Long-term solutions must be prioritized in Afghanistan

A man squats next to the edge of a newly constructed multipurpose water pond filling a jerry can. The pond in the photo is an example of the newly constructed water sources which have facilitated a reduction of the distance for water collection from 5 hours to 5 minutes. (Photo credit: Concern)

Afghanistan is already the world’s largest humanitarian aid program, leading many lists of the worst humanitarian crises. The heartbreaking reality is that without successful intervention, the situation in the country will only get worse, and the communities in Afghanistan will continue to suffer, particularly the most marginalized, especially women and girls.

Recovery can begin at any time during or after a crisis. Longer-term solutions that tackle the root causes of crises and systemic injustice, help communities survive, cope and recover with dignity, and build resilience can and should be prioritized simultaneously with immediate, lifesaving aid.

Using a combination of strategies, our work at the Center for Disaster Philanthropy demonstrates to funders that this two-track approach is possible, necessary, complementary, cost-effective and impactful.

A complex, devastating crisis

Decades of war, recurring disasters (including a recent and devastating earthquake in 2022), chronic poverty, drought, widespread food insecurity and the COVID-19 pandemic have resulted in millions of Afghans needing humanitarian assistance. Even before the withdrawal of international forces and diplomatic missions and the takeover by the Taliban in August 2021, Afghanistan was one of the world’s largest and most complex humanitarian emergencies (CHEs). The UN humanitarian response plan and appeal for 2022 broke records as the largest UN appeal issued for a single country to date.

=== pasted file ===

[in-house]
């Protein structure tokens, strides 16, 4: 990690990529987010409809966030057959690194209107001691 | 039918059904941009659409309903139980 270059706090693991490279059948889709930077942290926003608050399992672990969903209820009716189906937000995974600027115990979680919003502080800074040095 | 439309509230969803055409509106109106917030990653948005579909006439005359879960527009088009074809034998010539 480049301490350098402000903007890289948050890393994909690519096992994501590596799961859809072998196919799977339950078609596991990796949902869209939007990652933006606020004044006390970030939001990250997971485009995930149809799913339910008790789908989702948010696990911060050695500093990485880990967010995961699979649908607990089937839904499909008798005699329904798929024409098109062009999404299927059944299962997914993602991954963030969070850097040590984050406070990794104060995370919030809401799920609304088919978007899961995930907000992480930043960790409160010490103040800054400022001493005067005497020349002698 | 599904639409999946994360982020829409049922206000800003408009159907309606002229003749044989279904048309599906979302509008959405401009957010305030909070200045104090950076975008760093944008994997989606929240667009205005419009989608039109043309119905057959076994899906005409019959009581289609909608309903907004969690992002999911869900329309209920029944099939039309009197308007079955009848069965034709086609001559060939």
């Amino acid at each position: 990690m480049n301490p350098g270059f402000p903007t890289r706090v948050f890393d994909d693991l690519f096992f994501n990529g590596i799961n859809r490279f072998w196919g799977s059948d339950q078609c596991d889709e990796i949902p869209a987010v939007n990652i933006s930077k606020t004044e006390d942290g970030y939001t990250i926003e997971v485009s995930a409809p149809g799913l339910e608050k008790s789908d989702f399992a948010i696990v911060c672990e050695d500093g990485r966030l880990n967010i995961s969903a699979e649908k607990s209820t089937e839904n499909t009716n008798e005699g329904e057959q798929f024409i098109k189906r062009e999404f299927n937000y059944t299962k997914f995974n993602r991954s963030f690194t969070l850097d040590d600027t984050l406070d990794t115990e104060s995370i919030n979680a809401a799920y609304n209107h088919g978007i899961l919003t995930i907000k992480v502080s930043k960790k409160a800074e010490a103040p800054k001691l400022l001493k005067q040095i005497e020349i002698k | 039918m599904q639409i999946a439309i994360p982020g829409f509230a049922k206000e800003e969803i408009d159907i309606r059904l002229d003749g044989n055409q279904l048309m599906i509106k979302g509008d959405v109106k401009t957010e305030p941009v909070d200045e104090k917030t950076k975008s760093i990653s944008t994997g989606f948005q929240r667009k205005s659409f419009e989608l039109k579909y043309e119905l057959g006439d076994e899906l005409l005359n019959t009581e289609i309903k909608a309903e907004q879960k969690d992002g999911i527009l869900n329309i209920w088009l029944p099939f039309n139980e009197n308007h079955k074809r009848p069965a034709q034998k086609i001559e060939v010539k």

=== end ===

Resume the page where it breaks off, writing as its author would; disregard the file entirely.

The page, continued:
More than one year after the withdrawal, enormous humanitarian needs remain, and the situation continues to deteriorate further. Two-thirds of the country’s population will need humanitarian assistance in 2023. The UN Office for the Coordination of Humanitarian Affairs (UNOCHA) estimates that a record 28.3 million people will need humanitarian and protection assistance in 2023, up from 24.4 million in 2022 and 18.4 million in 2021. Over a year since the Islamic Emirate of Afghanistan (IEA, commonly known as the Taliban) took power, prompting international donors to suspend most non-humanitarian funding and freeze billions of dollars in assets, Afghans are feeling the devastating impacts of the economic collapse.

The majority of international and national nonprofit organizations have pivoted and focused 100% of their efforts on lifesaving humanitarian assistance programs, with little funding and attention available for longer-term equitable recovery and resilience solutions. Rapid increases in aid prevented famine last winter and enabled nearly 10 million Afghans to access health and nutrition services, averting the worst outcomes. But these steps do not address the root causes of the crisis, and similar interventions will be needed again this year.